I have been neglecting this blog again. I doubt anyone besides my mom has noticed. Still, I figured it’s about time I get into the rhythm of things again.
I’ll be redesigning the website at some point, and there’s not much point in doing that without new content.
So what have I been up to? A lot.
Symbols have power. I won’t deny that. But removing a nail doesn’t remove the hole. Filling holes, healing wounds, takes more time and effort.
Still, after yet another terrible mass shooting, we search for a quick fix– a bandaid we can slap on to make people feel better.
So we call for a flag to be removed from a government building. We suggest roads be renamed and that we relegate Confederate leaders to the trash heap of history. Our leaders hear us. They join the cause. Because they believe it’s the right thing to do and because it lets them off easy.
We’re not asking for dialogue. We’re not asking for reform. We’re not asking for frank conversations.
We’re asking for a piece of fabric to be moved.
I just learned today that the Girl Scout camps I went to as a child are being sold. Camp Tohikanee has been shut down for a while–so long that the grass is nearly a foot high by the dining hall. Camp Tweedale held its last flag ceremony this past weekend.
There were songs sung, games played, and adventures had in the night. There were fires, s’mores, banana boats, and a grill cheese sandwich fire that forced the counselors to order out for pizza. There were letters written, crafts made, and early morning icy-cold polar bear swims.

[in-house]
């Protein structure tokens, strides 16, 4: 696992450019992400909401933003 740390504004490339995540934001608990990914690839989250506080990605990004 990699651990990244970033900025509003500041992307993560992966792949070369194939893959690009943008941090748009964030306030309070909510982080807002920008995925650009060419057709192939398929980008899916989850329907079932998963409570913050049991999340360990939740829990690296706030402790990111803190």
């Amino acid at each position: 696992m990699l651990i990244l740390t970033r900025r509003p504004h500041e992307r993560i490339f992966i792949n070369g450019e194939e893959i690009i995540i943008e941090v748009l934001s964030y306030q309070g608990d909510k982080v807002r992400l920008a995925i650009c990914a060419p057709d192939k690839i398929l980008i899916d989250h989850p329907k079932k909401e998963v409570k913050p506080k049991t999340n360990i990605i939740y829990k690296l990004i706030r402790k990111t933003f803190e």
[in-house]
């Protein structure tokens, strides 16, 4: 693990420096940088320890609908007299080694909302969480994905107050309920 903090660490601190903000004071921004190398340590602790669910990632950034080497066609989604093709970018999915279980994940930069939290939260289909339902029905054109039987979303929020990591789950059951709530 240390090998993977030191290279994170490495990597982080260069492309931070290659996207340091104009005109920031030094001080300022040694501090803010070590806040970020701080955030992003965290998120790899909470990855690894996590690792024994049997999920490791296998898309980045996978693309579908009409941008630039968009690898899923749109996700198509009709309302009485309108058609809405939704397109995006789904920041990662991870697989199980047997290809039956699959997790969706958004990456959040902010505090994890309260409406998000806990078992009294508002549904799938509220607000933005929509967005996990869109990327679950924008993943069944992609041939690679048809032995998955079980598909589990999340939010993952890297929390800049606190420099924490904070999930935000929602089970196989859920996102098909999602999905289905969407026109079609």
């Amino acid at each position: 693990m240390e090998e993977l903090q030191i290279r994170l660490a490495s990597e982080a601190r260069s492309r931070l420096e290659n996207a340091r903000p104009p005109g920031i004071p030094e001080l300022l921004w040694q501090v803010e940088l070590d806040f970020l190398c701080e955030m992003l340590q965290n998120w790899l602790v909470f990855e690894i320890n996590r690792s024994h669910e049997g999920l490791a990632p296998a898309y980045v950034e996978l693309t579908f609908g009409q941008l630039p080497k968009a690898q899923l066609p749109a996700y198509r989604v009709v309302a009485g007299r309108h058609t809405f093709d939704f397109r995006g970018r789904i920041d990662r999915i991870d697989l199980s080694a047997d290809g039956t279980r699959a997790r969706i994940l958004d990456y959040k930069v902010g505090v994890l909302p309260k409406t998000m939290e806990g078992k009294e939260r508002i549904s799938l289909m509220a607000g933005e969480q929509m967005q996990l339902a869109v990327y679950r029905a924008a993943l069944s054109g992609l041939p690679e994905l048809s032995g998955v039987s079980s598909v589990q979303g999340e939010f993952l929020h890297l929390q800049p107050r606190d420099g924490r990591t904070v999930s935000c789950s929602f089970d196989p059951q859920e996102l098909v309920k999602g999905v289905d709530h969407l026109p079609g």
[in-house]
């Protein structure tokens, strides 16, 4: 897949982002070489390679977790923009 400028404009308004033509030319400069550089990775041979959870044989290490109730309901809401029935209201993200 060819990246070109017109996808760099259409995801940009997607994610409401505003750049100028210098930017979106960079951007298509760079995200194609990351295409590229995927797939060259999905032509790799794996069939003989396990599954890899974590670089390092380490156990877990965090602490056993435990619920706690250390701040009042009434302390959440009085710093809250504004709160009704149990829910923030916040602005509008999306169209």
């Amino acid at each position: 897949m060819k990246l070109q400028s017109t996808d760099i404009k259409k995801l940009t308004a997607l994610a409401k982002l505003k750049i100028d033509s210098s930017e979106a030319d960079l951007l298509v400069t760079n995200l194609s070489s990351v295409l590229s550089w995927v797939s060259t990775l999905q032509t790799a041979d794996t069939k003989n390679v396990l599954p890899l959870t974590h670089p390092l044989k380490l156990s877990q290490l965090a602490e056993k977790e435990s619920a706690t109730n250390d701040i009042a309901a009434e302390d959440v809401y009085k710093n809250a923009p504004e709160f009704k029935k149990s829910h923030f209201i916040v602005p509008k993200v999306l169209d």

There were pranks. Oh boy were there pranks.
I spent my entire academic career on the Honors track. Aside from math, which seems to be the one subject my brain processes at the speed of paint drying, I took the Honors and AP courses available in every subject. Yet I never really thought of the implications of separating out the smart kids until I read this editorial by Judy Jones.
The advantage of Honors courses was we could drive dragsters while everyone else puttered about in sedans. We could blow through material faster than the regular classes. When teachers knew everyone in the class could absorb material quickly, they could cover more ground and still fit in time for the students to explore their own interests.
At the same time, I recall being in those classes with a lot of the same people. The “gifted” students stuck together because, let’s admit it, it’s very fun to hang out with people who are at the same geek level you are. It’s great to be able to crack jokes about math or physics and have people laugh so hard that soda rockets out of their nose. Everyone else would just give you a look that asked “so what Star Trek dimension are you from?”
But that environment doesn’t reflect the working world.
I just turned thirty. I’m single, female, and have no kids. A generation ago, folks would have slapped me with the “old maid” label and made tart comments about how empty my house must feel without a husband and children crammed into it.
But I live in a time when I can tell anyone who tries that bullshit to stuff it right back in the hole it came out of. The only “Old Maid” I intend to associate myself with is the card game.
There’s no point in freelancing unless you take advantage of some of the perks.
So when it was freezing, rainy, and miserable in Chapel Hill yesterday, I headed to Wilmington. Not only was it twenty degrees warmer in Wilmington, but my friend and teacher Matt White opened for Orlando Jones at TheatreNOW.